While your body will slowly eliminate stored LA over time, provided you reduce your intake, carnosine can help reduce the oxidative damage caused by LA while your body is cleaning itself out. I take liposomal carnosine every day before meals to help detoxify LA.

LA is highly susceptible to oxidation, and as the fat oxidizes it breaks down into harmful sub-components such as ALEs and oxidized LA metabolites (OXLAMs). These ALEs and OXLAMs are what cause most of the damage.

Carnosine binds to ALEs like a magnet and acts as a sacrificial sink. It’s basically a substitute target for these profoundly damaging molecules. In this way, carnosine allows your body to excrete the ALEs from your body before they damage your mitochondria, DNA or proteins.

As an added benefit, carnosine is protective against Alzheimer’s,17 due to its ability to scavenge 4-hydroxynonenal (4HNE), a biomarker of oxidative stress that may increase the harm caused by free radicals.

Elevated Serotonin Linked to Dementia

High serotonin levels are also linked to dementia.18 While often described as the “happy hormone,” serotonin, a chemical messenger in the brain, acts as an antimetabolite, hindering energy production in your mitochondria. A September 2023 study found that having low levels of serotonin transporter (SERT) is linked to problems with memory and thinking skills, which can eventually lead to dementia or Alzheimer’s disease.

SERT is like a “cleanup crew” in the brain, helping to remove excess serotonin. When there’s not enough SERT around to do its job, serotonin levels outside of brain cells can rise too high. This excess serotonin floating around can cause trouble and contribute to problems with memory and thinking.

Considering that high extracellular serotonin can contribute to dementia, you’d be wise to keep your serotonin level as low as possible. One way to do that is by increasing GABA, which is available as a supplement.

The Estrogen Connection

Alzheimer’s disease (AD) is more common in women than men,19 and prolonged estrogen exposure is also linked to Alzheimer’s severity in women.20 As bioenergetic researcher Georgi Dinkov explained, “The study can be summarized with the simple statement that estrogen is detrimental while progesterone and testosterone are protective against AD.”21

Avoiding estrogen replacement therapy and minimizing your exposure to the estrogenic compounds found in hundreds of consumer products is therefore an important step to protecting your brain health.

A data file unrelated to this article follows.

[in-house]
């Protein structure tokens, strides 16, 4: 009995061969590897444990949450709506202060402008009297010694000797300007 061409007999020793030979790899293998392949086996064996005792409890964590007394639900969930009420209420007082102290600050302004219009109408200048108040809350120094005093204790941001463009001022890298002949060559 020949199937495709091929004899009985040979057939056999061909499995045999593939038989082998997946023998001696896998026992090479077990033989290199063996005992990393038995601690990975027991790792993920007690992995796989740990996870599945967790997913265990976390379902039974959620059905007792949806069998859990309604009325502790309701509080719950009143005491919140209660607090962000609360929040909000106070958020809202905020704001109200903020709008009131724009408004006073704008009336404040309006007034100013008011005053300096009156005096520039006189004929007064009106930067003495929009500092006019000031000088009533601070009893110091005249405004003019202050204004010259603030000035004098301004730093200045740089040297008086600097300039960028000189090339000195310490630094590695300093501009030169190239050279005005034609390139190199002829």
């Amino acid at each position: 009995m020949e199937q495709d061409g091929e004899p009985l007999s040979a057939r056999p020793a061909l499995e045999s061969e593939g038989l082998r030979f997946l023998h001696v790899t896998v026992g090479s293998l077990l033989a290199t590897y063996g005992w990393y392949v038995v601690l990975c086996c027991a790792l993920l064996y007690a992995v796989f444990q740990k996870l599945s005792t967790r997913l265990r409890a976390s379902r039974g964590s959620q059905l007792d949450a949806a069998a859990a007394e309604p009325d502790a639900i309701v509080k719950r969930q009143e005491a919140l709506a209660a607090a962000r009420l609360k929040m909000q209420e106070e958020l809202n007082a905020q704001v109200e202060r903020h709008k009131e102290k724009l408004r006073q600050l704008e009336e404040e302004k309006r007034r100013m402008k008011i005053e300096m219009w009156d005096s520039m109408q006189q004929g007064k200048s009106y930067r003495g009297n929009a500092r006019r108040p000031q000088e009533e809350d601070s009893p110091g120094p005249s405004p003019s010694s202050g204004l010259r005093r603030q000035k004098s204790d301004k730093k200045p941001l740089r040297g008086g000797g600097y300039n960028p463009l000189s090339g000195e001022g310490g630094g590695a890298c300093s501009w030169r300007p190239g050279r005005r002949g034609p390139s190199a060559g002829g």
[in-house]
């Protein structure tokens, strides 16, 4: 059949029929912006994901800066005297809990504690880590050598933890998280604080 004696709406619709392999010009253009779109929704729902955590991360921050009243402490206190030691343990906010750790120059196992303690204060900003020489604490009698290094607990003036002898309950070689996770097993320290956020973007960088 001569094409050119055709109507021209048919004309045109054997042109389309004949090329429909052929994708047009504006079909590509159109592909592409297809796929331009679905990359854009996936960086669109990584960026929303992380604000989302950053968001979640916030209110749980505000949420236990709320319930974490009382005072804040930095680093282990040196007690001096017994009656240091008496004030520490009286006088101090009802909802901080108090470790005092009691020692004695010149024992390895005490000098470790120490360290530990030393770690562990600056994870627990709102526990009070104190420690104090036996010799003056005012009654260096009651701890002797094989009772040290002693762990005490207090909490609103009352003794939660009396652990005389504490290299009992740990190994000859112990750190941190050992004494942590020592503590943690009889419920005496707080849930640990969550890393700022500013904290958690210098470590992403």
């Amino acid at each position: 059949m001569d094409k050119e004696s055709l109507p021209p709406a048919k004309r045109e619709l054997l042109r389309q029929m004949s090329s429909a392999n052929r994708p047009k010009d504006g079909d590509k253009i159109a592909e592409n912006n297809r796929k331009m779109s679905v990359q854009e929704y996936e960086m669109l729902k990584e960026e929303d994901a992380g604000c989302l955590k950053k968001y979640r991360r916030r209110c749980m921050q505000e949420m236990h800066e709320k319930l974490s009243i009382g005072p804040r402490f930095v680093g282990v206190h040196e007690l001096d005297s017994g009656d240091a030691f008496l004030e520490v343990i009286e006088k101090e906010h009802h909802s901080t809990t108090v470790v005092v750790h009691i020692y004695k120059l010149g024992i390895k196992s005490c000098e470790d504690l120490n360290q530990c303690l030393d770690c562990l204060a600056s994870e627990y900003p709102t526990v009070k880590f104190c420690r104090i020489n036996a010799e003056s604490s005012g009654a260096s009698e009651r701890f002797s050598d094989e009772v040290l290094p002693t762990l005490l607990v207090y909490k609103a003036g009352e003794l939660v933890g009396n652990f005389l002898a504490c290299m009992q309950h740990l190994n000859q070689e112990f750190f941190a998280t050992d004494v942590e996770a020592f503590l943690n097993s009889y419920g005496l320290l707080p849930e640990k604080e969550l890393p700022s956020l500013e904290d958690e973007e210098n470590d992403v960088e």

Taking natural progesterone is also important, but be aware that most formulations are not effective as they are oral or transdermal. Ideally, pure progesterone powder should be dissolved in a high-quality vitamin E with MCT oil and rubbed on your gums. Typical doses are 25 to 50 milligrams once or twice a day.

In my view, what mature women really need are progesterone and pregnenolone, not estrogen. In practical terms, you’ll want to make sure your levels of progesterone and pregnenolone are within healthy limits (the levels you’d have in your 20s), which is around 30 mg a day.

More Tips to Prevent Alzheimer’s Disease

In addition to optimizing your mitochondrial function, lowering your intake of LA and avoiding things that raise your serotonin and estrogen, other helpful Alzheimer’s prevention strategies include:

Avoid gluten and casein (primarily wheat and pasteurized dairy, but not dairy fat, such as butter) — Research shows that your blood-brain barrier is negatively affected by gluten. Gluten also makes your gut more permeable, which allows proteins to get into your bloodstream, where they don’t belong. That then sensitizes your immune system and promotes inflammation and autoimmunity, both of which play a role in the development of Alzheimer’s.

Optimize your gut flora by regularly eating fermented foods or taking a high potency and high-quality probiotic supplement.

Make sure you’re getting enough animal-based omega-3 fats, such as krill oil. High intake of the omega-3 fats EPA and DHA help by preventing cell damage caused by Alzheimer’s disease, thereby slowing down its progression and lowering your risk of developing the disorder.

Optimize your vitamin D level with safe sun exposure — Strong links between low levels of vitamin D in Alzheimer’s patients and poor outcomes on cognitive tests have been revealed. In one 2023 study, vitamin D reduced dementia risk by 40%.

Keep your fasting insulin levels below 3.